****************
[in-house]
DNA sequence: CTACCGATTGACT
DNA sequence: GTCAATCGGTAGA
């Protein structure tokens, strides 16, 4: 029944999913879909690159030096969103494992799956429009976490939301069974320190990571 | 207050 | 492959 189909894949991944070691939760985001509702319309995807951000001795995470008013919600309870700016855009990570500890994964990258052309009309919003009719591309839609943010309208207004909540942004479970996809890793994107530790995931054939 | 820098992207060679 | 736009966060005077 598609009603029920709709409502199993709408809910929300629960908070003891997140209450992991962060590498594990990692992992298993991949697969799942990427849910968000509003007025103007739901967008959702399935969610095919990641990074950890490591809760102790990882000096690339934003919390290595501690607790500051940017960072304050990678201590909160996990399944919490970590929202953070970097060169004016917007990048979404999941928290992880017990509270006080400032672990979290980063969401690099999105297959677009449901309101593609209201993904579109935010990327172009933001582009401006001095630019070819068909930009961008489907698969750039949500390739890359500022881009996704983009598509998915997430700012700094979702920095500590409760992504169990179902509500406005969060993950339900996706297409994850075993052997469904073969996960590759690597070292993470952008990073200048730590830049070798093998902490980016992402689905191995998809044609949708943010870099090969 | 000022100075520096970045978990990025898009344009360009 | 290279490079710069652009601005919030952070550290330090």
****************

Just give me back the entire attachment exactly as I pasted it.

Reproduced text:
[in-house]
DNA sequence: CTACCGATTGACT
DNA sequence: GTCAATCGGTAGA
């Protein structure tokens, strides 16, 4: 029944999913879909690159030096969103494992799956429009976490939301069974320190990571 | 207050 | 492959 189909894949991944070691939760985001509702319309995807951000001795995470008013919600309870700016855009990570500890994964990258052309009309919003009719591309839609943010309208207004909540942004479970996809890793994107530790995931054939 | 820098992207060679 | 736009966060005077 598609009603029920709709409502199993709408809910929300629960908070003891997140209450992991962060590498594990990692992992298993991949697969799942990427849910968000509003007025103007739901967008959702399935969610095919990641990074950890490591809760102790990882000096690339934003919390290595501690607790500051940017960072304050990678201590909160996990399944919490970590929202953070970097060169004016917007990048979404999941928290992880017990509270006080400032672990979290980063969401690099999105297959677009449901309101593609209201993904579109935010990327172009933001582009401006001095630019070819068909930009961008489907698969750039949500390739890359500022881009996704983009598509998915997430700012700094979702920095500590409760992504169990179902509500406005969060993950339900996706297409994850075993052997469904073969996960590759690597070292993470952008990073200048730590830049070798093998902490980016992402689905191995998809044609949708943010870099090969 | 000022100075520096970045978990990025898009344009360009 | 290279490079710069652009601005919030952070550290330090």